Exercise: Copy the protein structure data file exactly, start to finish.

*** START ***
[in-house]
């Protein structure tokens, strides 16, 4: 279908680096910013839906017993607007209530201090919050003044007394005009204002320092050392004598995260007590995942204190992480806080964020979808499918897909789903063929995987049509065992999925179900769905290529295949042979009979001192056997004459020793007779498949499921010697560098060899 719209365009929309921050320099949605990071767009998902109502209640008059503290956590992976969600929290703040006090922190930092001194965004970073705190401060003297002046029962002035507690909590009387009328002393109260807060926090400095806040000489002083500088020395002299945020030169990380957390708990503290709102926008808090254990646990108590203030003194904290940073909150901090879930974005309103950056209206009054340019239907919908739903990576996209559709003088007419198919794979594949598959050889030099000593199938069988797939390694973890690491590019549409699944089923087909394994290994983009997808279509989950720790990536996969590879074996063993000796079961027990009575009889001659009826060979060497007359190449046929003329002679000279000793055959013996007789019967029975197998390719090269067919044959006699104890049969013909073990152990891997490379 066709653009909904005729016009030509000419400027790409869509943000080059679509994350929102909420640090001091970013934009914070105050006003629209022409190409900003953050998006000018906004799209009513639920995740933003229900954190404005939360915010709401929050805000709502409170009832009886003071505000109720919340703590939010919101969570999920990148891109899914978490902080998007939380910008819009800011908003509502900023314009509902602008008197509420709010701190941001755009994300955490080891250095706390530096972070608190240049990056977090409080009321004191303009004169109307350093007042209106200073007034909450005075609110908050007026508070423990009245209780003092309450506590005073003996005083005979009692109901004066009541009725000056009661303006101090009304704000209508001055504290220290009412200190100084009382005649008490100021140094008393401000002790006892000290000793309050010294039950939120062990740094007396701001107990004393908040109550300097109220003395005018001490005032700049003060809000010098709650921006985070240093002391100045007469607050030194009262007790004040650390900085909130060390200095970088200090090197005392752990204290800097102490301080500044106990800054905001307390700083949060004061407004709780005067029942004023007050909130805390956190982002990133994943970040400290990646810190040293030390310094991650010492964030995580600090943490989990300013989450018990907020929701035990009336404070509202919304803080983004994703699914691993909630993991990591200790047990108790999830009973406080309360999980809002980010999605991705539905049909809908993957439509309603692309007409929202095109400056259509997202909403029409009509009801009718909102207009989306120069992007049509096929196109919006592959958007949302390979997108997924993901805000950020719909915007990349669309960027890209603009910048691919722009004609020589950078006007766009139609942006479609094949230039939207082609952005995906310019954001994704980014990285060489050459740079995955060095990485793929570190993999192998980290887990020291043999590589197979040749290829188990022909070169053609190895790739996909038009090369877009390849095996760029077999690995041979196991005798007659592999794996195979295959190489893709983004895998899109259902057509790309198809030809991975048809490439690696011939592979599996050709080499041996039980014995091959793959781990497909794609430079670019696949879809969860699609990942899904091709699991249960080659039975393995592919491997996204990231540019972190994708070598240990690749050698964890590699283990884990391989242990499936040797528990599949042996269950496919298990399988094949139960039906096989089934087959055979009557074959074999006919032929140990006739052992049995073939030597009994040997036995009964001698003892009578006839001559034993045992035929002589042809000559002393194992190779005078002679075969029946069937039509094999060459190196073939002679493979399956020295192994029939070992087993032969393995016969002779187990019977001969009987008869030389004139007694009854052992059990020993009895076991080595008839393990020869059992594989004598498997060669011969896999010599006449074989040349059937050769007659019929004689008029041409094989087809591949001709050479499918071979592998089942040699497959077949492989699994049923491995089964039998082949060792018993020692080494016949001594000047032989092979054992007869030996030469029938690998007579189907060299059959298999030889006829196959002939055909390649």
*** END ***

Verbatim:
[in-house]
């Protein structure tokens, strides 16, 4: 279908680096910013839906017993607007209530201090919050003044007394005009204002320092050392004598995260007590995942204190992480806080964020979808499918897909789903063929995987049509065992999925179900769905290529295949042979009979001192056997004459020793007779498949499921010697560098060899 719209365009929309921050320099949605990071767009998902109502209640008059503290956590992976969600929290703040006090922190930092001194965004970073705190401060003297002046029962002035507690909590009387009328002393109260807060926090400095806040000489002083500088020395002299945020030169990380957390708990503290709102926008808090254990646990108590203030003194904290940073909150901090879930974005309103950056209206009054340019239907919908739903990576996209559709003088007419198919794979594949598959050889030099000593199938069988797939390694973890690491590019549409699944089923087909394994290994983009997808279509989950720790990536996969590879074996063993000796079961027990009575009889001659009826060979060497007359190449046929003329002679000279000793055959013996007789019967029975197998390719090269067919044959006699104890049969013909073990152990891997490379 066709653009909904005729016009030509000419400027790409869509943000080059679509994350929102909420640090001091970013934009914070105050006003629209022409190409900003953050998006000018906004799209009513639920995740933003229900954190404005939360915010709401929050805000709502409170009832009886003071505000109720919340703590939010919101969570999920990148891109899914978490902080998007939380910008819009800011908003509502900023314009509902602008008197509420709010701190941001755009994300955490080891250095706390530096972070608190240049990056977090409080009321004191303009004169109307350093007042209106200073007034909450005075609110908050007026508070423990009245209780003092309450506590005073003996005083005979009692109901004066009541009725000056009661303006101090009304704000209508001055504290220290009412200190100084009382005649008490100021140094008393401000002790006892000290000793309050010294039950939120062990740094007396701001107990004393908040109550300097109220003395005018001490005032700049003060809000010098709650921006985070240093002391100045007469607050030194009262007790004040650390900085909130060390200095970088200090090197005392752990204290800097102490301080500044106990800054905001307390700083949060004061407004709780005067029942004023007050909130805390956190982002990133994943970040400290990646810190040293030390310094991650010492964030995580600090943490989990300013989450018990907020929701035990009336404070509202919304803080983004994703699914691993909630993991990591200790047990108790999830009973406080309360999980809002980010999605991705539905049909809908993957439509309603692309007409929202095109400056259509997202909403029409009509009801009718909102207009989306120069992007049509096929196109919006592959958007949302390979997108997924993901805000950020719909915007990349669309960027890209603009910048691919722009004609020589950078006007766009139609942006479609094949230039939207082609952005995906310019954001994704980014990285060489050459740079995955060095990485793929570190993999192998980290887990020291043999590589197979040749290829188990022909070169053609190895790739996909038009090369877009390849095996760029077999690995041979196991005798007659592999794996195979295959190489893709983004895998899109259902057509790309198809030809991975048809490439690696011939592979599996050709080499041996039980014995091959793959781990497909794609430079670019696949879809969860699609990942899904091709699991249960080659039975393995592919491997996204990231540019972190994708070598240990690749050698964890590699283990884990391989242990499936040797528990599949042996269950496919298990399988094949139960039906096989089934087959055979009557074959074999006919032929140990006739052992049995073939030597009994040997036995009964001698003892009578006839001559034993045992035929002589042809000559002393194992190779005078002679075969029946069937039509094999060459190196073939002679493979399956020295192994029939070992087993032969393995016969002779187990019977001969009987008869030389004139007694009854052992059990020993009895076991080595008839393990020869059992594989004598498997060669011969896999010599006449074989040349059937050769007659019929004689008029041409094989087809591949001709050479499918071979592998089942040699497959077949492989699994049923491995089964039998082949060792018993020692080494016949001594000047032989092979054992007869030996030469029938690998007579189907060299059959298999030889006829196959002939055909390649």